The font options in the Options Bar in Photoshop. Image © 2012 Photoshop Essentials.com
Selecting the font options in the Options Bar.

With my font details chosen, I’ll click inside the document with the Type Tool to begin adding my text. I’ll type the words “Happy Holidays”:

Adding text to the document with the Type Tool. Image © 2012 Photoshop Essentials.com
Adding the type to the document.

When you’re done, click the checkmark in the Options Bar to accept the type and exit out of text editing mode:

Clicking the checkmark to accept the text. Image © 2012 Photoshop Essentials.com
Clicking the checkmark in the Options Bar.

If we look in the Layers panel, we see the new Type layer that’s been placed above the other two layers. Photoshop places new Type layers directly above whatever layer was previously active which is why I first clicked on Layer 1 to select it before adding the text:

The Layers panel showing the newly added Type layer. Image © 2012 Photoshop Essentials.com
The Layers panel showing the new Type layer.

Unfortunately, the font size I chose in the Options Bar was too small for my design, but that’s okay because there’s an easy way to resize the text. We’ll just use Photoshop’s Free Transform command. I’ll select it by going up to the Edit menu in the Menu Bar along the top of the screen and choosing Free Transform. Or, I could press Ctrl+T (Win) / Command+T (Mac) on my keyboard to select Free Transform with the shortcut. Either way is fine:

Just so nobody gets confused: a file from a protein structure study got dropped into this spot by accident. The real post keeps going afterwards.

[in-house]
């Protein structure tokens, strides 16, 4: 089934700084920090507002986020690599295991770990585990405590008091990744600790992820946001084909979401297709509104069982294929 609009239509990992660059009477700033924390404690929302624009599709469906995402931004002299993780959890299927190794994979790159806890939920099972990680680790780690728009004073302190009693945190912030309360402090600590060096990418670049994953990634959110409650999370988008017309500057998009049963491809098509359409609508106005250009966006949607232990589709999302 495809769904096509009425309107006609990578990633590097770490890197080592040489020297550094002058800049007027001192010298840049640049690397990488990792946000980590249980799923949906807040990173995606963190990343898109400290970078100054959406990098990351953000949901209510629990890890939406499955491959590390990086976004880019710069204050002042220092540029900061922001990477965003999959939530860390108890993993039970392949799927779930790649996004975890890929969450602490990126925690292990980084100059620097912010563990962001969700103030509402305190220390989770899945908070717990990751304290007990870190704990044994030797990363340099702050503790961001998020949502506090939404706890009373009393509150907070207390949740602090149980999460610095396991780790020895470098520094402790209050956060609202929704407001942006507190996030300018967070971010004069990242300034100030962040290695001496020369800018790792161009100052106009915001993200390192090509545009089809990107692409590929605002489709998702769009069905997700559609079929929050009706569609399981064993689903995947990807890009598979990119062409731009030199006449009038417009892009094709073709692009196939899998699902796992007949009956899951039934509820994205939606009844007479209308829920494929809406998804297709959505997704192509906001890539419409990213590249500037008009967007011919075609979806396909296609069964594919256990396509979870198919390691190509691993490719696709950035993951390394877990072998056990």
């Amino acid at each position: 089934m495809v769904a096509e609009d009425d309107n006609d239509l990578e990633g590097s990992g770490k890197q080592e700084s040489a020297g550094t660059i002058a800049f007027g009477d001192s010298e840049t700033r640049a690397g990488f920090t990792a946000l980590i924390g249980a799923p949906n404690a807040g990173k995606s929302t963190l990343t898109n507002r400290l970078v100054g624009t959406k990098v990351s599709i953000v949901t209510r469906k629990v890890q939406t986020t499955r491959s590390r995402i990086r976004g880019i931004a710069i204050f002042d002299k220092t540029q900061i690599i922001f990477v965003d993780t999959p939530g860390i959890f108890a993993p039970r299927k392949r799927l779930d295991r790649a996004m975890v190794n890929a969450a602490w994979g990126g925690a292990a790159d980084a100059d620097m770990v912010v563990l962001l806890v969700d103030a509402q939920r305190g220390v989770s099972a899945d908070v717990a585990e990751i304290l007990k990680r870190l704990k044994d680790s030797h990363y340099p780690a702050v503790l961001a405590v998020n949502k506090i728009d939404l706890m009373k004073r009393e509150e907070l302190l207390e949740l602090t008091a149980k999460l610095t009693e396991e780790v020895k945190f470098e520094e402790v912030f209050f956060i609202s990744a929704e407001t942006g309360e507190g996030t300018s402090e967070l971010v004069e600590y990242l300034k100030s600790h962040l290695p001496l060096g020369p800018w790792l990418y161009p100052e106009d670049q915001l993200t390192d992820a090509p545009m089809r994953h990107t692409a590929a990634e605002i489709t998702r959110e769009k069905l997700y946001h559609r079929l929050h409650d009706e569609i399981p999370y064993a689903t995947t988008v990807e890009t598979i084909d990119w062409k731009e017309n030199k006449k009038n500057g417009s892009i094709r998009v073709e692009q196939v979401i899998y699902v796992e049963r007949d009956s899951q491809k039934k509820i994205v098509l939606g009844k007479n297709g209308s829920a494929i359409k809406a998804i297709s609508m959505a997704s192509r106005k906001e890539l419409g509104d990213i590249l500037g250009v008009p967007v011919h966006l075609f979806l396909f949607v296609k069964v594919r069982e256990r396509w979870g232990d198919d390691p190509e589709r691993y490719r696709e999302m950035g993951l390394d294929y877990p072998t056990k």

Selecting the Free Transform command in Photoshop. Image © 2012 Photoshop Essentials.com
Going to Edit > Free Transform.

This places the Free Transform box and handles (little squares) around the type. To resize the type, I’ll simply click and drag the corner handles outward to make the text as large as I need it. I’ll also hold down my Shift key as I’m dragging the handles to keep the original shape of the letters intact as I’m resizing them. When you’re done, press Enter (Win) / Return (Mac) on your keyboard to accept the transformation and exit out of the Free Transform command:

Resizing the text with Free Transform in Photoshop. Image © 2012 Photoshop Essentials.com
Holding Shift and dragging the corner handles to resize the text.

Now that the type is the size we need, let’s go ahead and add our clipping mask to place the image inside the text. The image I want to place inside my text is on Layer 1, but Layer 1 is currently sitting below my Type layer and as we learned in the Clipping Masks Essentials tutorial, we need the layer that’s going to serve as the clipping mask (in this case, the Type layer) to be below the layer that’s going to be “clipped” (Layer 1). This means I’ll first need to move my Type layer below Layer 1.

To move the Type layer, I’ll click on it in the Layers panel and with my mouse button held down, I’ll begin dragging the layer downward until I see a horizontal highlight bar appear between Layer 1 and the Background layer:

Moving the Type layer below Layer 1 in the Layers panel. Image © 2012 Photoshop Essentials.com
Dragging the Type layer below Layer 1.

When the highlight bar appears, I’ll release my mouse button and the Type layer is moved right where I need it directly below Layer 1:

The Type layer has been moved below the image layer. Image © 2012 Photoshop Essentials.com
Layer 1 now sits above the Type layer.

Next, we need to make sure we have the layer that’s going to be “clipped” by the clipping mask selected, so I’ll select Layer 1:

Selecting the layer that's going to be clipped by the clipping mask. Image © 2012 Photoshop Essentials.com